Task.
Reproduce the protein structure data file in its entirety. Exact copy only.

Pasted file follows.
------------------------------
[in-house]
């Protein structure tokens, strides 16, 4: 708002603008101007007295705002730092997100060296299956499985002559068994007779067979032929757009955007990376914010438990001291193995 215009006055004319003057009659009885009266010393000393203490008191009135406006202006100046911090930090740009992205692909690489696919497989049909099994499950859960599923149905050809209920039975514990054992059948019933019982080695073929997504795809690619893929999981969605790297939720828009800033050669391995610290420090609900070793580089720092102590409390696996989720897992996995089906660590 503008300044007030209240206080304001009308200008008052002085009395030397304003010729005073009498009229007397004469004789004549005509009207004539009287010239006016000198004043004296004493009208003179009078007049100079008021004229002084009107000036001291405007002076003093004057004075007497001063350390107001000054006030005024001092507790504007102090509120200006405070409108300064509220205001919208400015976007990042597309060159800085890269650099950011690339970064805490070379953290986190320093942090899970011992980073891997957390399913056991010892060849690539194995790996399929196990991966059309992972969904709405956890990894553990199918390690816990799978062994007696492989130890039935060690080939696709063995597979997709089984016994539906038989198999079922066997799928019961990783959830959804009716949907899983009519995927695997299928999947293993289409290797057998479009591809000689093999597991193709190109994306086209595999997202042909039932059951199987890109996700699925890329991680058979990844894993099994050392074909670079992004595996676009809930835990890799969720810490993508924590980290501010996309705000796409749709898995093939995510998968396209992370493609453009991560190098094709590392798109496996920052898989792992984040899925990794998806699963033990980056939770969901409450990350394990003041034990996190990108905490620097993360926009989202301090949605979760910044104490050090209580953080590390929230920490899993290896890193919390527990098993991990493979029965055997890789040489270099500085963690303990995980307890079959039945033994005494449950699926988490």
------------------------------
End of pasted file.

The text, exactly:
[in-house]
């Protein structure tokens, strides 16, 4: 708002603008101007007295705002730092997100060296299956499985002559068994007779067979032929757009955007990376914010438990001291193995 215009006055004319003057009659009885009266010393000393203490008191009135406006202006100046911090930090740009992205692909690489696919497989049909099994499950859960599923149905050809209920039975514990054992059948019933019982080695073929997504795809690619893929999981969605790297939720828009800033050669391995610290420090609900070793580089720092102590409390696996989720897992996995089906660590 503008300044007030209240206080304001009308200008008052002085009395030397304003010729005073009498009229007397004469004789004549005509009207004539009287010239006016000198004043004296004493009208003179009078007049100079008021004229002084009107000036001291405007002076003093004057004075007497001063350390107001000054006030005024001092507790504007102090509120200006405070409108300064509220205001919208400015976007990042597309060159800085890269650099950011690339970064805490070379953290986190320093942090899970011992980073891997957390399913056991010892060849690539194995790996399929196990991966059309992972969904709405956890990894553990199918390690816990799978062994007696492989130890039935060690080939696709063995597979997709089984016994539906038989198999079922066997799928019961990783959830959804009716949907899983009519995927695997299928999947293993289409290797057998479009591809000689093999597991193709190109994306086209595999997202042909039932059951199987890109996700699925890329991680058979990844894993099994050392074909670079992004595996676009809930835990890799969720810490993508924590980290501010996309705000796409749709898995093939995510998968396209992370493609453009991560190098094709590392798109496996920052898989792992984040899925990794998806699963033990980056939770969901409450990350394990003041034990996190990108905490620097993360926009989202301090949605979760910044104490050090209580953080590390929230920490899993290896890193919390527990098993991990493979029965055997890789040489270099500085963690303990995980307890079959039945033994005494449950699926988490």